Friday, February 28, 2014

Grateful: Witness to the March of Technology

It still amazes me now far technology has advanced from where it has been since I was sentient. I was born to a family that had very modest means in suburban Manila. In the middle of the 60's, all I remember were newspapers, magazines, radio and the phonograph for outside news and entertainment. But because both my parents were musically inclined, and Lola had a piano, we could manage to entertain ourselves simply by singing along to my sisters as they played the piano. During special occasions, we would watch movies. And that was always a major treat for us. We would even dress up!

Communicating was done through the telephone, with its rotary dial and the party line (the shared line). Luckily, she was our spinster neighbor who rarely used the phone. I would get into monumental bitch fights with our eldest sister when it came to using that phone.

Soon came the television set. It was a wonder for us, seeing all that moving pictures in the little black and white screen in an elegant wooden cabinet. The first set was our Lolo's, so watching any show was a community event. Excitement over the TV got me my first major surgery at the age of 6. I tripped running up the stairs with my lunch on hand. I hit my right eyebrow on the edge of the steps. I was rushed to the hospital, and stitched by my own father (he was a resident surgeon then) without anesthesia. Yes. Without anesthesia. Thankfully, I have no recollection of the pain.

The tape cassette recorder and player came and allowed us to capture music we liked. That was the birth of the playlist, though we didn't call it playlist then. It was just a 'tape' or 'mix'. That was such a blessing. We didn't have to buy LP's (long-playing vinyl records) anymore to have a copy of songs we loved.

When we were in high school, Sony came up with the Walkman. Suddenly, you could bring your music with you. Revolutionary!!! And the coolest classmates were the first ones to have that 'it' gadget! I got mine in 4th year. It was a first gen type, when 2nd gen was already available. But I loved it. I learned to experience STEREO for the first time - High Fidelity! I finally understood what depth in audio meant.

The CD player came next. The family's first one was a personal type, a Discman. My first investment in a CD was Madonna's Like A Prayer album. It was amazing! The sound seemed so crisp compared to an audio tape. I called it an investment because CD's were just too expensive for impoverished college kids like me.

To communicate faster, 'the upwardly mobile younger generation' relied on pagers! Either Pocketbell or Easycall. From big sets, the pagers became smaller and smaller. The process remained the same. You dial a call center and leave a "Message for ID number..." But you'd still need to have access to a landline to be able to return calls. And that meant using those red public phones (that never work) or the neighborhood sari-sari store for a quick call. Just imagine how 'revolutionary' it was when the first cellular phones started arriving in the Philippines. Finally a portable phone! No matter if it was as huge as a flat iron. It was personal and portable. We started dumping pagers for the chance to have a cellular phone. My first was huge Motorola. Getting signal was quite a problem. (Nothing really changes?) But I didn't have to wait in some sari-sari store for my turn.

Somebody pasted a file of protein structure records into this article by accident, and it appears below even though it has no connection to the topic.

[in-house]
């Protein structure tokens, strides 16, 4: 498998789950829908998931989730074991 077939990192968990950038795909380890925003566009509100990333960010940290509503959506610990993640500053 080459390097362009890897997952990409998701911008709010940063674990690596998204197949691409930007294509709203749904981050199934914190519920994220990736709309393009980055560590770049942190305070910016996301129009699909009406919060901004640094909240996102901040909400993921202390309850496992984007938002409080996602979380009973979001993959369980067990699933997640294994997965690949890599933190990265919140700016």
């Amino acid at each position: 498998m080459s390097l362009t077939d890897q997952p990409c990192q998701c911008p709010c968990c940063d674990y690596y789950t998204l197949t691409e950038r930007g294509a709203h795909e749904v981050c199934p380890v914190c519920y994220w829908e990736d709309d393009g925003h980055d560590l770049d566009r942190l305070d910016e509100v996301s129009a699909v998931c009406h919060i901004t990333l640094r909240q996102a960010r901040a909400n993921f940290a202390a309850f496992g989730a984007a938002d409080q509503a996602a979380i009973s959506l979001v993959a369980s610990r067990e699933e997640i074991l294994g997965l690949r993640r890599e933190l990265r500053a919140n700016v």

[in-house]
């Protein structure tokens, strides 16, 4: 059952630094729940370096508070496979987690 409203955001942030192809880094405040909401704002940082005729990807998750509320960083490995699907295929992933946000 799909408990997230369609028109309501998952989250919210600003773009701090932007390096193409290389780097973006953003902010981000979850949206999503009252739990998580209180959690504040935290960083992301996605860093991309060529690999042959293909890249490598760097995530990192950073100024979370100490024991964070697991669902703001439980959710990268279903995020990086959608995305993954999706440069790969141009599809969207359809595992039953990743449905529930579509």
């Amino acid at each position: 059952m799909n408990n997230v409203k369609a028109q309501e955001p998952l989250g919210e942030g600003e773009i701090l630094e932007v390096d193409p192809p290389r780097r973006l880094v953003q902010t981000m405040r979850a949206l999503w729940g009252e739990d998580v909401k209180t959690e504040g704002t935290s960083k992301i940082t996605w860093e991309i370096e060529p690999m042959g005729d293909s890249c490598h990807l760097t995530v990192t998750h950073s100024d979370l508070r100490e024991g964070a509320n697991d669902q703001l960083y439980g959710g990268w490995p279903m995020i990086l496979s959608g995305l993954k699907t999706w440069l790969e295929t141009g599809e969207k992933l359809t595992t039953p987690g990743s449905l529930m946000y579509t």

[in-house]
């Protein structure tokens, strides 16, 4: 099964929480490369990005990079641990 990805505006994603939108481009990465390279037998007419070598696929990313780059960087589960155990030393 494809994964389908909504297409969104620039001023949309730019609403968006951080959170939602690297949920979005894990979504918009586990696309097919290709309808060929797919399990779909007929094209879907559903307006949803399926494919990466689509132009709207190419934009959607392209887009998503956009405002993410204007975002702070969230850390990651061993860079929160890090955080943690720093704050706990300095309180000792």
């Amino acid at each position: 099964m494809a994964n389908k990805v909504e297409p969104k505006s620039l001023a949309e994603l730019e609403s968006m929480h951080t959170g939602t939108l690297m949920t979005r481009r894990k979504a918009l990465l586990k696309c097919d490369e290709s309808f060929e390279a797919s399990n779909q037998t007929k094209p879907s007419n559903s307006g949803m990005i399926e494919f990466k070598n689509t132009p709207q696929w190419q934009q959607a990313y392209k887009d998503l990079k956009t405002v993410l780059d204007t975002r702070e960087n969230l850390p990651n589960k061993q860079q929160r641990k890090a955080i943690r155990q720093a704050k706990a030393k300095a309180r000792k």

Then the Internet! You could get a dial-up service through existing phone lines. Subscription included an email address. Communication became instantaneous. And if you had the patience, you could start tinkering with the browser and read oodles and oodles of information on anything and everything, including PORN!!

Reaching out to others became easier with ICQ, crude chat services. I used to visit chatrooms like Gay Manila. Though these chatrooms were full of possible hook-ups, you also got to meet friends whose shared interest went beyond having sex. There were eyeballs and grand eyeballs. My bf then and I loved attending them for a chance to see in person that seemingly hot number in the chatroom. No pictures on profiles yet. Just ASL's. LOL

Internet speeds accelerated. Websites became portals which included billboards and chatrooms. Photos became easier to share. Then soon, even videos.

Meanwhile, phones reduced in size and SMS became a feature. Previously, you could only text within telco subscribers. Then the barriers went down. I still remember the first messages I sent from my Globe line to a Smart line of a potential date. Groundbreaking!

On the music scene, portable mp3 players made their debut. But they didn't catch my attention. The iPod did. But I had to wait for the 3rd Gen just to make sure it wouldn't just be a fad. And the 'playlist' was coined and born.

Digital cameras and videocams were also increasing in specifications and becoming cheaper. Soon after, cameras appeared in mobile phones, too.

I'll stop at this point. It gets both complicated yet more exciting and convenient. But beyond praising the current capabilities of the iPhone, iPad, etc., I am grateful for having seen this 'march of technology'. I have known how it is to be simple and unwired and unplugged. Yet I have also felt the ultimate convenience that current technology offers. I was born at the right time to have witnessed all this.

- Posted using BlogPress from my iPad

1 comment:

FiftyShadesOfQueer said...

Although I haven't witnessed it all and I do appreciate what technology has to offer (especially since I belong in the Information Technology field), I still miss being "unplugged".